Coat of arms of Glasgow

The Coat of arms of Glasgow is the official emblem of the City of Glasgow, and has been in use in various forms since 1866.

Coat of arms of Glasgow
Glasgow Coat of Arms.png
CrestThe half length figure of Saint Kentigern affrontee vested and mitred, his right hand raised in the act of benediction, and having in his left hand a crozier, all Proper.[1]
BlazonArgent, on a mount in base Vert an oak tree the stem at the base thereof surmounted by a Salmon on its back also Proper, with a signet ring in its Or; on the top of the tree a redbreast, and in sinister fess point an ancient handbell, both also Proper.[1]
SupportersTwo salmon Proper, each holding in its mouth a signet ring Or[1]
MottoLet Glasgow Flourish[1]


The Lord Lyon first granted a patent for a coat of arms for the city of Glasgow in 1866.[2] Before this time, there were at least three official coats of arms in use.[3]

The first seal to use all the elements associated with the coat of arms was that of the Chapter of Glasgow, in use from 1488-1540, but they did not appear in something close to their present combination until 1647.[3]

Since it was first granted, various versions of the symbol have been in use. The current version of the coat of arms dates from April 1996, when it was granted following a local authority reshuffle.[3]


The symbols appearing on the coat of arms represents the life and legends of Saint Mungo, the patron saint of Glasgow, and are often remembered by the following poem:[4]

   Here is the tree that never grew 
   Here is the bird that never flew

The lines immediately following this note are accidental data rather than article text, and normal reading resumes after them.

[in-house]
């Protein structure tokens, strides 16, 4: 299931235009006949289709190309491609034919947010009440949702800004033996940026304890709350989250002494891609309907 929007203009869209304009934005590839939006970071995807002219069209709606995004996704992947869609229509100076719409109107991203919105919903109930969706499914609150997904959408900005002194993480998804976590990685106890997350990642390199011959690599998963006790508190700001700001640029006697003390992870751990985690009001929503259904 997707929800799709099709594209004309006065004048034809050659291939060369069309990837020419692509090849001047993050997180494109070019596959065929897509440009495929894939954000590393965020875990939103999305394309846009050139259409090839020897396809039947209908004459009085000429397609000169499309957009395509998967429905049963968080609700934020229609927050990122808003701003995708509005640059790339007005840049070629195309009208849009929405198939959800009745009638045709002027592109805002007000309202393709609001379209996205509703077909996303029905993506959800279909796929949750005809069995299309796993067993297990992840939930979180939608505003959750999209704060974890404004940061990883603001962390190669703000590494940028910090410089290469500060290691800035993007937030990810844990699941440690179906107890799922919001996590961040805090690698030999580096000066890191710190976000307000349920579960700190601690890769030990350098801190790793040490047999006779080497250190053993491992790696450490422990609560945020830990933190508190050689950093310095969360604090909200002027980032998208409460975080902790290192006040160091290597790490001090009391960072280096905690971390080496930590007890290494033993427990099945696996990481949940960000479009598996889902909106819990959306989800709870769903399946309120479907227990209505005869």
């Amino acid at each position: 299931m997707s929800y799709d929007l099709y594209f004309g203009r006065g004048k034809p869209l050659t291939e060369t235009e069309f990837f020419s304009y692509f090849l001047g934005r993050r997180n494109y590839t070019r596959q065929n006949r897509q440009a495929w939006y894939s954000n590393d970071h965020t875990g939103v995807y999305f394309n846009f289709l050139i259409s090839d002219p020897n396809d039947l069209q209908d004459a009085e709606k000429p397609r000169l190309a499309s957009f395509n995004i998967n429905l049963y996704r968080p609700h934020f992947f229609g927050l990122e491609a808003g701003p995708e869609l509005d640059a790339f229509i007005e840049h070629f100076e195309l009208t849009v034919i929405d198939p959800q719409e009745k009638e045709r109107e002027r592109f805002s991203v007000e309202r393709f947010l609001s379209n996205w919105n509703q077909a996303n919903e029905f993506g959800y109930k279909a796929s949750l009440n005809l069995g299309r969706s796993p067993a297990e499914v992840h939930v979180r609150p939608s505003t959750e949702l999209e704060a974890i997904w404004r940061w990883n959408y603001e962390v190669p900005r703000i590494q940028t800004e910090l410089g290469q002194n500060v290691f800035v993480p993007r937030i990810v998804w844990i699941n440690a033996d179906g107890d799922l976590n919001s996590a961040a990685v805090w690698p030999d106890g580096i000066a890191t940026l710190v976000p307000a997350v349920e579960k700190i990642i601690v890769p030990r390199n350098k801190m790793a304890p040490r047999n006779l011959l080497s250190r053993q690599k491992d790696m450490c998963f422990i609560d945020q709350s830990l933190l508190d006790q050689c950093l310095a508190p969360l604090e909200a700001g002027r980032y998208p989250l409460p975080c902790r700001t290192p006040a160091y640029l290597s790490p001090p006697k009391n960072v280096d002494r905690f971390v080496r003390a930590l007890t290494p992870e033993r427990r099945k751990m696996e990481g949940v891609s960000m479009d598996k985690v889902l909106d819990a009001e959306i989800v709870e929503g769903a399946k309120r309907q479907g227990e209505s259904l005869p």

Here is the fish that never swam
   Here is the bell that never rang
   Here is the ring that never wed 
   Here is the book that’s never read

The tree referred to in this poem is depicted as an Oak tree in the coat of arms, but popular versions of the story refer to a holly branch.[2] The story goes that he was once left in charge of watching a holy fire by Saint Serf, but the fire was put out by some other boys jealous of St. Mungo after he fell asleep. Upon awakening, St. Mungo was able to miraculously light a new fire from the tree branch.[5]

The bird referred to in the poem is a robin which was tamed by St. Mungo's teacher, St.Serf which was revived by St. Mungo after it was killed by some of his classmates.[5]

Three fish are depicted in the coat of arms, each with a ring in its mouth. This references the story St. Mungo being able to retrieve a lost golden ring belonging to Queen Languoreth of Strathclyde from the mouth of a fish fished from the River Clyde.[6]

The bell is an item which may have been given to St. Mungo by the Pope, but this is not known for sure. In any case St. Mungo's bell was a notable institution in Glasgow. The bell no longer exists, with a replacement having been purchased in 1641.[3]

St. Mungo himself also appears on the coat of arms as the crest above the imagery described above, with his hand raised as if to give a benediction.[1]

Motto on the Glasgow coat of armsEdit

The motto depicted on the coat of arms is "Let Glasgow Flourish". This is a shortened version of the phrase "Lord, let Glasgow flourish by the preaching of the word" which St. Mungo is said to have used within one of his sermons.[7]


  1. ^ a b c d e "Glasgow - Coat of arms (crest) of Glasgow". Retrieved 3 August 2020.
  2. ^ a b Callan, Isaac (25 May 2020). "The real story behind Glasgow's bird, bell, fish and tree coat of arms". glasgowlive. Retrieved 3 August 2020.
  3. ^ a b c d "The City Crest". Glasgow City Council. 3 November 2015. Retrieved 3 August 2020.
  4. ^ "Kentigern", Foghlam Alba Archived 6 May 2014 at the Wayback Machine
  5. ^ a b "The Coat of Arms". University of Glasgow. Retrieved 3 August 2020.
  6. ^ "St Mungo and his mysterious deeds". The Scotsman. 6 September 2006. Retrieved 3 August 2020.
  7. ^ "Glasgow Coat of Arms". The Glasgow Story. Retrieved 3 August 2020.

External linksEdit